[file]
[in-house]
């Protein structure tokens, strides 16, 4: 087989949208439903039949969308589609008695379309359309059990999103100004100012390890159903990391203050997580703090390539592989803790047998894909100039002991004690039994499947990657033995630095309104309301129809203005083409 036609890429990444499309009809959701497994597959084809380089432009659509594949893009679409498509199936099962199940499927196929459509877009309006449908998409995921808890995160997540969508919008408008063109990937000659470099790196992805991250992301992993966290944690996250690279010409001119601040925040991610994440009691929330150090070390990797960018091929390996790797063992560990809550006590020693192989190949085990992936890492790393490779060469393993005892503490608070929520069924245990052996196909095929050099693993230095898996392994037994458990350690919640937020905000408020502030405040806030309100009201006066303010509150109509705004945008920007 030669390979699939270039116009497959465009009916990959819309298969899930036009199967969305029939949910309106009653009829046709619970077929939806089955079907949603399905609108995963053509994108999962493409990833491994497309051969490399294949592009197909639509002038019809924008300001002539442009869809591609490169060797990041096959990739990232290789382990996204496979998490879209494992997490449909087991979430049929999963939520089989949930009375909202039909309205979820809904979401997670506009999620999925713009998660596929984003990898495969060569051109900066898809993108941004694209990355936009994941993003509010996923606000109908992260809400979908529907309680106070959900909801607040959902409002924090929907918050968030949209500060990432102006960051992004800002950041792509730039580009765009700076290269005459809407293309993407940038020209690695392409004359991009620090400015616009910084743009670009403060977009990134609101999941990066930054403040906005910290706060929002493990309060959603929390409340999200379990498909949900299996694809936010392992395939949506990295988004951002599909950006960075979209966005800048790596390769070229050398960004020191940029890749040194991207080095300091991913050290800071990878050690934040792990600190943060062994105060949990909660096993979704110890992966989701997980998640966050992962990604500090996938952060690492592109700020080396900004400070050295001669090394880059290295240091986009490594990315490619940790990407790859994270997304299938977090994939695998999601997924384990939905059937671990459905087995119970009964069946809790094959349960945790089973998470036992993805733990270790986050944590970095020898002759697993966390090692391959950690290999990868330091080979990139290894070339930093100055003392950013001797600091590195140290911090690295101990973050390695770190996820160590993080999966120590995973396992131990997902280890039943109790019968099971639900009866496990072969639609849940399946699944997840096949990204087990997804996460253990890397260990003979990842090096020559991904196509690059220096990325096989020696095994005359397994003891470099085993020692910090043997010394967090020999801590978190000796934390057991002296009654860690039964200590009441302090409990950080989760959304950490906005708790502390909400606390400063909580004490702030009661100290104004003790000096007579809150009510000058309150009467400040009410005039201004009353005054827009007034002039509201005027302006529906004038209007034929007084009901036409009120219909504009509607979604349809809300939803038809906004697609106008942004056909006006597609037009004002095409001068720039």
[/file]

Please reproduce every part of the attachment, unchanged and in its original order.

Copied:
[in-house]
């Protein structure tokens, strides 16, 4: 087989949208439903039949969308589609008695379309359309059990999103100004100012390890159903990391203050997580703090390539592989803790047998894909100039002991004690039994499947990657033995630095309104309301129809203005083409 036609890429990444499309009809959701497994597959084809380089432009659509594949893009679409498509199936099962199940499927196929459509877009309006449908998409995921808890995160997540969508919008408008063109990937000659470099790196992805991250992301992993966290944690996250690279010409001119601040925040991610994440009691929330150090070390990797960018091929390996790797063992560990809550006590020693192989190949085990992936890492790393490779060469393993005892503490608070929520069924245990052996196909095929050099693993230095898996392994037994458990350690919640937020905000408020502030405040806030309100009201006066303010509150109509705004945008920007 030669390979699939270039116009497959465009009916990959819309298969899930036009199967969305029939949910309106009653009829046709619970077929939806089955079907949603399905609108995963053509994108999962493409990833491994497309051969490399294949592009197909639509002038019809924008300001002539442009869809591609490169060797990041096959990739990232290789382990996204496979998490879209494992997490449909087991979430049929999963939520089989949930009375909202039909309205979820809904979401997670506009999620999925713009998660596929984003990898495969060569051109900066898809993108941004694209990355936009994941993003509010996923606000109908992260809400979908529907309680106070959900909801607040959902409002924090929907918050968030949209500060990432102006960051992004800002950041792509730039580009765009700076290269005459809407293309993407940038020209690695392409004359991009620090400015616009910084743009670009403060977009990134609101999941990066930054403040906005910290706060929002493990309060959603929390409340999200379990498909949900299996694809936010392992395939949506990295988004951002599909950006960075979209966005800048790596390769070229050398960004020191940029890749040194991207080095300091991913050290800071990878050690934040792990600190943060062994105060949990909660096993979704110890992966989701997980998640966050992962990604500090996938952060690492592109700020080396900004400070050295001669090394880059290295240091986009490594990315490619940790990407790859994270997304299938977090994939695998999601997924384990939905059937671990459905087995119970009964069946809790094959349960945790089973998470036992993805733990270790986050944590970095020898002759697993966390090692391959950690290999990868330091080979990139290894070339930093100055003392950013001797600091590195140290911090690295101990973050390695770190996820160590993080999966120590995973396992131990997902280890039943109790019968099971639900009866496990072969639609849940399946699944997840096949990204087990997804996460253990890397260990003979990842090096020559991904196509690059220096990325096989020696095994005359397994003891470099085993020692910090043997010394967090020999801590978190000796934390057991002296009654860690039964200590009441302090409990950080989760959304950490906005708790502390909400606390400063909580004490702030009661100290104004003790000096007579809150009510000058309150009467400040009410005039201004009353005054827009007034002039509201005027302006529906004038209007034929007084009901036409009120219909504009509607979604349809809300939803038809906004697609106008942004056909006006597609037009004002095409001068720039």